445 S. Figueroa Street, Suite 2350, Los Angeles, California 90071

Update: The Right to Cumis Counsel

A recurring issue in business litigation concerns when an insured may choose its own counsel in a dispute tendered to its insurer.  A recent California case clarifies the current criteria governing this issue.  St. Paul Mercury Insurance Company v. McMillin Homes Construction, Inc., 2016 WL 5464553, (S.D. Cal. Sept. 29, 2016).

Under standard general liability insurance policies, an insurer has the right to control its insured’s defense; courts have interpreted that right to include the selection of the insured’s counsel.  Because, however, this creates a situation where counsel serves two clients – the insured being defended and the insurer paying counsel’s bills — conflicts of interest can arise, including those in which the insurer reserves its right to deny coverage.  This problem was addressed in the seminal case of San Diego Navy Federal Credit Union, et al. v. Cumis Ins. Society, Inc., 162 Cal.App.3d 358 (1984) (“Cumis”), which held that where a potential conflict of interest arises between an insurer and its insured, the insurer is obligated to pay for independent counsel.  Cumis, 162 Cal.App.3d 373-74.  This principle was later codified in section 2860 of the California Civil Code.

Several weeks ago, the United States District Court for the Southern District of California issued a decision that summarizes the current state of the law concerning Cumis counsel.  In McMillin, an insured tendered to its insurer a claim for coverage based on a construction defect lawsuit that had been filed against it, but the insurer took between one and two months to agree to defend the insured.  The insured proceeded to hire its own counsel and argued that the insurer’s delay created a conflict triggering the right to independent counsel.  The district court, after carefully looking at the facts relating to the tendered claim, disagreed:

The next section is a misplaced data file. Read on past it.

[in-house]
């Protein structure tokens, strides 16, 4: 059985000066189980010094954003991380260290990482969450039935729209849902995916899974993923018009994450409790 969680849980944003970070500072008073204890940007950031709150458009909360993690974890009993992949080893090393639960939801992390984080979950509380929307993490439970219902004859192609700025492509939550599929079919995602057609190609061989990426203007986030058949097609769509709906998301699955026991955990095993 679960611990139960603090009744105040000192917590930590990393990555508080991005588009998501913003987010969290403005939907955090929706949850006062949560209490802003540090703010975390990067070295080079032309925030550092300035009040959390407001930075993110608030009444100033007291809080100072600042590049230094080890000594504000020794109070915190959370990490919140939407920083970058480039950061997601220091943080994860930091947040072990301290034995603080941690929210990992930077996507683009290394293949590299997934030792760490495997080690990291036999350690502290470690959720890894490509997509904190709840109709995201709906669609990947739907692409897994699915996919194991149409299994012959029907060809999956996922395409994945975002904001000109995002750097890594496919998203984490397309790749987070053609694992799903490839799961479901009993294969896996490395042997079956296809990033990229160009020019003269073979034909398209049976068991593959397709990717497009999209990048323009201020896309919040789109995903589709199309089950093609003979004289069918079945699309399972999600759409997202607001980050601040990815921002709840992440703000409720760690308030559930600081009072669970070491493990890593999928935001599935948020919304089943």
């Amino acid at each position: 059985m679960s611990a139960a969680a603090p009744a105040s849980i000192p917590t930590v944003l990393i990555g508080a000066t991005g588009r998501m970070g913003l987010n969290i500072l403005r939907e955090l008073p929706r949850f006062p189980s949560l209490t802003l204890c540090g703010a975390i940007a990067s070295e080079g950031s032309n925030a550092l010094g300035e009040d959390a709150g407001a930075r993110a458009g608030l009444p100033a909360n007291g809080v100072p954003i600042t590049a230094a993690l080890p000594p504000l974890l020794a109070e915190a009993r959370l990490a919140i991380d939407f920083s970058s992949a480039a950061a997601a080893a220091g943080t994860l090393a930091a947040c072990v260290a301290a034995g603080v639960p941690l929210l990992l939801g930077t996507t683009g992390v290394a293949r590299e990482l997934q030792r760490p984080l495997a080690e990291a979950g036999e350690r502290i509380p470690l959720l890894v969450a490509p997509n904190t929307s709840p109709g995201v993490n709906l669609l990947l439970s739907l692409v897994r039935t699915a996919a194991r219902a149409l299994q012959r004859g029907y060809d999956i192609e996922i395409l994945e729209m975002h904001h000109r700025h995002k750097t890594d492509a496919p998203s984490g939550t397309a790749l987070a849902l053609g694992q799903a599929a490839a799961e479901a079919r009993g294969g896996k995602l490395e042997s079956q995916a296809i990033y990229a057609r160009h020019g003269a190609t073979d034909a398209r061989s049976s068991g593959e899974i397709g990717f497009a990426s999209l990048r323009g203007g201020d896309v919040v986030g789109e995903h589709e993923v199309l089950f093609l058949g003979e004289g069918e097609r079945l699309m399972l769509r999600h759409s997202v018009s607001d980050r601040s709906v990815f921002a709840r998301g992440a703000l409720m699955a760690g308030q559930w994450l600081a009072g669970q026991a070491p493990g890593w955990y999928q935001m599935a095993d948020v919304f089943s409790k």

[The obligation to fund independent counsel may arise] (1) where the insurer reserves its rights on a given issue and the outcome of that coverage issue can be controlled by the insurer’s retained counsel; (b); (2) where the insurer insures both the plaintiff and the defendant; (3) where the insurer has filed suit against the insured, whether or not the suit is related to the lawsuit the insurer is obligated to defend; (4) where the insurer pursues settlement in excess of policy limits without the insured’s consent and leaving the insured exposed to claims by third parties; and (5) any other situation where an attorney who represents the interests of both the insurer and the insured finds that his or her representation of the one is rendered less effective by reason of his [or her] representation of the other.

. . . [N]ot every conflict of interest entitles an insured to insurer-paid independent counsel.  Nor does every reservation of rights entitle an insured to select Cumis counsel.  There is no such entitlement, for example, where the coverage issue is independent of, or extrinsic to, the issues in the underlying action or where the damages are only partially covered by the policy. However, independent counsel is required where there is a reservation of rights and the outcome of that coverage issue can be controlled by counsel first retained by the insurer for the defense of the claim.

McMillin, 2016 WL 5464553 at *4-*6 (citations and quotation marks omitted).

McMillin is a good summary of the current state of the law and reminds us of two things.  First, California courts continue to interpret the right to independent counsel somewhat restrictively, at least compared to other states.  Second, the factual record behind the loss, claim tender and insurer positions is critical to establishing the right to independent counsel.